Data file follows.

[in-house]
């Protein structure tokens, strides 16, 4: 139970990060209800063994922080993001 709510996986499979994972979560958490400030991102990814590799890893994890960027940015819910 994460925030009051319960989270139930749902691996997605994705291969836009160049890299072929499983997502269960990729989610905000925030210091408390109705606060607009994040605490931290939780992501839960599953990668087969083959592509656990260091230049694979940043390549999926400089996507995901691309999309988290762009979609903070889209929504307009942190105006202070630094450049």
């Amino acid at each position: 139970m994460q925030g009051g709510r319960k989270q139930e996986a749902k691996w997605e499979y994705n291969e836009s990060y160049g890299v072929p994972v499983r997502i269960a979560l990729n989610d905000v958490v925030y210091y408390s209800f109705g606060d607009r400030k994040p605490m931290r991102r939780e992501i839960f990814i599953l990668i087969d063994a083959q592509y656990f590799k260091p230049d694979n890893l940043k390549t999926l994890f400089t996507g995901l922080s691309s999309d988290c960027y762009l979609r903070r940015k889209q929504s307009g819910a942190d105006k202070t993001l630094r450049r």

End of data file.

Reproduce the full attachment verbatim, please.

[in-house]
């Protein structure tokens, strides 16, 4: 139970990060209800063994922080993001 709510996986499979994972979560958490400030991102990814590799890893994890960027940015819910 994460925030009051319960989270139930749902691996997605994705291969836009160049890299072929499983997502269960990729989610905000925030210091408390109705606060607009994040605490931290939780992501839960599953990668087969083959592509656990260091230049694979940043390549999926400089996507995901691309999309988290762009979609903070889209929504307009942190105006202070630094450049």
């Amino acid at each position: 139970m994460q925030g009051g709510r319960k989270q139930e996986a749902k691996w997605e499979y994705n291969e836009s990060y160049g890299v072929p994972v499983r997502i269960a979560l990729n989610d905000v958490v925030y210091y408390s209800f109705g606060d607009r400030k994040p605490m931290r991102r939780e992501i839960f990814i599953l990668i087969d063994a083959q592509y656990f590799k260091p230049d694979n890893l940043k390549t999926l994890f400089t996507g995901l922080s691309s999309d988290c960027y762009l979609r903070r940015k889209q929504s307009g819910a942190d105006k202070t993001l630094r450049r």